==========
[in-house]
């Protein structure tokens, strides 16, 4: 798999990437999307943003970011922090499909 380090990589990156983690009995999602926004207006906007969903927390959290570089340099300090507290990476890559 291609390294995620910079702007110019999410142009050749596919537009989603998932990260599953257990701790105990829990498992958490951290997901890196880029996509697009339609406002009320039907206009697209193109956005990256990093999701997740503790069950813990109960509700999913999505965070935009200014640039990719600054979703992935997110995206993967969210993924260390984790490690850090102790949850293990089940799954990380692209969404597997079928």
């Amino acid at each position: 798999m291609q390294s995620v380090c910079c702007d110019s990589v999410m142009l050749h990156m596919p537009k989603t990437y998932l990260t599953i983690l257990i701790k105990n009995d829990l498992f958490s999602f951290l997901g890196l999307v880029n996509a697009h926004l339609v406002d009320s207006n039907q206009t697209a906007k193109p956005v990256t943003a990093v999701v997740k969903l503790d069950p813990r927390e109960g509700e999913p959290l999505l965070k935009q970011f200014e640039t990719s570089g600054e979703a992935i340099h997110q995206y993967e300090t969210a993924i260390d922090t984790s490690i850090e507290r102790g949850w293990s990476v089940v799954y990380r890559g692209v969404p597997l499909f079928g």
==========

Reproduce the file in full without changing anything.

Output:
[in-house]
């Protein structure tokens, strides 16, 4: 798999990437999307943003970011922090499909 380090990589990156983690009995999602926004207006906007969903927390959290570089340099300090507290990476890559 291609390294995620910079702007110019999410142009050749596919537009989603998932990260599953257990701790105990829990498992958490951290997901890196880029996509697009339609406002009320039907206009697209193109956005990256990093999701997740503790069950813990109960509700999913999505965070935009200014640039990719600054979703992935997110995206993967969210993924260390984790490690850090102790949850293990089940799954990380692209969404597997079928």
């Amino acid at each position: 798999m291609q390294s995620v380090c910079c702007d110019s990589v999410m142009l050749h990156m596919p537009k989603t990437y998932l990260t599953i983690l257990i701790k105990n009995d829990l498992f958490s999602f951290l997901g890196l999307v880029n996509a697009h926004l339609v406002d009320s207006n039907q206009t697209a906007k193109p956005v990256t943003a990093v999701v997740k969903l503790d069950p813990r927390e109960g509700e999913p959290l999505l965070k935009q970011f200014e640039t990719s570089g600054e979703a992935i340099h997110q995206y993967e300090t969210a993924i260390d922090t984790s490690i850090e507290r102790g949850w293990s990476v089940v799954y990380r890559g692209v969404p597997l499909f079928g």